In Medieval England, September was always known as the Harvest month, and as the many farmers would gather in the last of their crops, trying to prove that they had reaped the best crops they would try and beat their neighbouring farmers to complete the work first.
There was a fun ceremony known as “Calling the Mare” and this involved quickly gathering the last sheaf of the harvest and shaping it into a mare shape, then delivering it to the neighbouring farmers land, shouting “Mare, Mare”.
This was supposed to signify that wild horses would come and eat their harvest if they didn’t gather it in quickly.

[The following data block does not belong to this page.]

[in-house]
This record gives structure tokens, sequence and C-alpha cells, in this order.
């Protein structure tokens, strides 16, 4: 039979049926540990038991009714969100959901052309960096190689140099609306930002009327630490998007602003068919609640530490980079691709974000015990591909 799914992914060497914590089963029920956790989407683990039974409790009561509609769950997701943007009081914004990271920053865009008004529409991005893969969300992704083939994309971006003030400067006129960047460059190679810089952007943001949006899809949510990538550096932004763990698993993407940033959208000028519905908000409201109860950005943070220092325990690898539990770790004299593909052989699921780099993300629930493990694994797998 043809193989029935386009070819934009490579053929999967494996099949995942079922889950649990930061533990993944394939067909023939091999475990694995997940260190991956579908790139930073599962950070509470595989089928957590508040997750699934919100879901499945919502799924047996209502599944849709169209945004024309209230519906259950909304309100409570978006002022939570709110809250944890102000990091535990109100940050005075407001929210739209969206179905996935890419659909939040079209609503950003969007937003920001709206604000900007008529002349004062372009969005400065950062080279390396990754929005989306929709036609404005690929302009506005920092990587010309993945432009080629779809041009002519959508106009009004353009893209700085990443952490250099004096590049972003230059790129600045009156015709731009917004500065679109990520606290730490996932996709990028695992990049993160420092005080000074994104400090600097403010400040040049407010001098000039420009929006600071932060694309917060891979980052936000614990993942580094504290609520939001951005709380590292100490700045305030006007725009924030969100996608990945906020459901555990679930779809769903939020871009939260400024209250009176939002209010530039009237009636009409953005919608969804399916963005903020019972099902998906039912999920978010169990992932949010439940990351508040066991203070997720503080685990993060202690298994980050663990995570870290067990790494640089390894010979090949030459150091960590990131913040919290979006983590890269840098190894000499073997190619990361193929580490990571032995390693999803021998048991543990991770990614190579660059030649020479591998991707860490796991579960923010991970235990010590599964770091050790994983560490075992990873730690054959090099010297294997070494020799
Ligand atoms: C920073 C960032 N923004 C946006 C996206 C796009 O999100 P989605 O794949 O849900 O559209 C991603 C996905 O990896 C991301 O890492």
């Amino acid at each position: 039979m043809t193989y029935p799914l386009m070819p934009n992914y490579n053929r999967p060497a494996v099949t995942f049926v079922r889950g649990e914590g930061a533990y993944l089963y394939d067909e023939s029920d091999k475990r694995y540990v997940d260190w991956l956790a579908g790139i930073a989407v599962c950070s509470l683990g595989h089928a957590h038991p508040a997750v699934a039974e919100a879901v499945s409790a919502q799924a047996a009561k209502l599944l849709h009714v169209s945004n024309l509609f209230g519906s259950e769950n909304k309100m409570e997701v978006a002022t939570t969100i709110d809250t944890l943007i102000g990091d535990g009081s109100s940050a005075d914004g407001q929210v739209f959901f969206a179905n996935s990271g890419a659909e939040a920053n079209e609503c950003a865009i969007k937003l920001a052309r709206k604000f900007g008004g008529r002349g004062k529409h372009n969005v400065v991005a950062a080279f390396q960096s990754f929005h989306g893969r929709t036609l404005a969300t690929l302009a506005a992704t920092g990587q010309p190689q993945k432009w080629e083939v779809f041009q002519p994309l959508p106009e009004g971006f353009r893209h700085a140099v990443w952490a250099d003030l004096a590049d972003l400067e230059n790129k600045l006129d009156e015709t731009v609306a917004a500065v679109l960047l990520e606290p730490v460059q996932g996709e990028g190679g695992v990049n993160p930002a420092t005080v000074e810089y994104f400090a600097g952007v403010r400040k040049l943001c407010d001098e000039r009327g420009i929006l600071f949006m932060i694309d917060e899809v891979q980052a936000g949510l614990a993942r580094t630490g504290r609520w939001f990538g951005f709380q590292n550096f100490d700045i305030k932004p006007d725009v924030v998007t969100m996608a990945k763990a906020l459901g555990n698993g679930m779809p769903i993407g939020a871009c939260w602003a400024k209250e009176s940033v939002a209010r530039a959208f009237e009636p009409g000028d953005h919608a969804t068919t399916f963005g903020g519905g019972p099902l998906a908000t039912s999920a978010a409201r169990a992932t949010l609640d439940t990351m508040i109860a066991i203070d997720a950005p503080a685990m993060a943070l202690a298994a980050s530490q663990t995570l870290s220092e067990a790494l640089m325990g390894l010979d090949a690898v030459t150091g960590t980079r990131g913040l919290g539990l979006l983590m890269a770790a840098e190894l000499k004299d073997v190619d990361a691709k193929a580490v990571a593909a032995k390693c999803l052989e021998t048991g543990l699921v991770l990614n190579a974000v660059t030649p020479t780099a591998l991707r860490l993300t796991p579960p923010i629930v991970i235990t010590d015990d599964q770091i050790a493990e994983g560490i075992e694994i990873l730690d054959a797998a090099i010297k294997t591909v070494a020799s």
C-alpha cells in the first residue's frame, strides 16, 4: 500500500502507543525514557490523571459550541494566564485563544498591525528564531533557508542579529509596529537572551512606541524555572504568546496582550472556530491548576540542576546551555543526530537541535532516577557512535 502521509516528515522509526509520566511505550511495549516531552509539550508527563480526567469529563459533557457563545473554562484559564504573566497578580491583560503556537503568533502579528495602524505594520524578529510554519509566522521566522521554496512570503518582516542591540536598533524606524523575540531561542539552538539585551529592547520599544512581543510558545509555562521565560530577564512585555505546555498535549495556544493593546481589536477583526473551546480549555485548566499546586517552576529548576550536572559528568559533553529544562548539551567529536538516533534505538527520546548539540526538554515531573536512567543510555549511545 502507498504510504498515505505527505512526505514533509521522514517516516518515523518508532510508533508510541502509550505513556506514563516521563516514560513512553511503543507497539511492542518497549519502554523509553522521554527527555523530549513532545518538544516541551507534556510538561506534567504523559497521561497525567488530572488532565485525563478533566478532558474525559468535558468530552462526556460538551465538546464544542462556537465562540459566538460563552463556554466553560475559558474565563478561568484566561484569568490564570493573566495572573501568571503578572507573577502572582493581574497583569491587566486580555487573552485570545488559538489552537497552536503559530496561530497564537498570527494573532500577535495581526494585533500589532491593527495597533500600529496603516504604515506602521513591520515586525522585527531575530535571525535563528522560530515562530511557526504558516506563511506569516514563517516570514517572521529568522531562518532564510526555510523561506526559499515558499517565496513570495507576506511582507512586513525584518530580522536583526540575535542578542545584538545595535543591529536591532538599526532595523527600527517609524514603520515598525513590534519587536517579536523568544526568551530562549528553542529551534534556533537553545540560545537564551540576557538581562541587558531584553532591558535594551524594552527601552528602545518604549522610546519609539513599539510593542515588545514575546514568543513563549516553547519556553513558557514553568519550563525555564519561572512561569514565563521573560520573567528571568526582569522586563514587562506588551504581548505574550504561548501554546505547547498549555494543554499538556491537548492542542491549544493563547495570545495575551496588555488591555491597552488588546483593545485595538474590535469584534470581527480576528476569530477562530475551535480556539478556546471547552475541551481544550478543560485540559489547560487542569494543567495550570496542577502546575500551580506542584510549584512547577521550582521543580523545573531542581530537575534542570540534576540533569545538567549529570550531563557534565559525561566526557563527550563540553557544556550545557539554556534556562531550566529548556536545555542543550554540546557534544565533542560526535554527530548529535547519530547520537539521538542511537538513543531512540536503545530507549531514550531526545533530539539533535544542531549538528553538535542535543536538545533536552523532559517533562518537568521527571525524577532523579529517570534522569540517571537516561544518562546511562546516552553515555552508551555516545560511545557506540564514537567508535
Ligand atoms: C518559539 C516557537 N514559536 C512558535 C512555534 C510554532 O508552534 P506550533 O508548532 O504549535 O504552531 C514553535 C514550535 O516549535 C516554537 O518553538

Once the receiving farmer had finished gathering his crop, he would pass it onto the next farmer who had not finished until it reached the last farmer.
This last farmer would then have to keep the “Mare” on display for a year to show that he was the slowest farmer.
Similarly, corn dolls were also weaved into shapes and placed in the corn fields as farmers believed that these corn dolls were the spirit of the corn goddess.
It was believed that if you did not place a corn doll in your fields the corn goddess would die and so would your crops.
So now you know what the term “Calling the Mare” means and that it comes from an old farming tradition.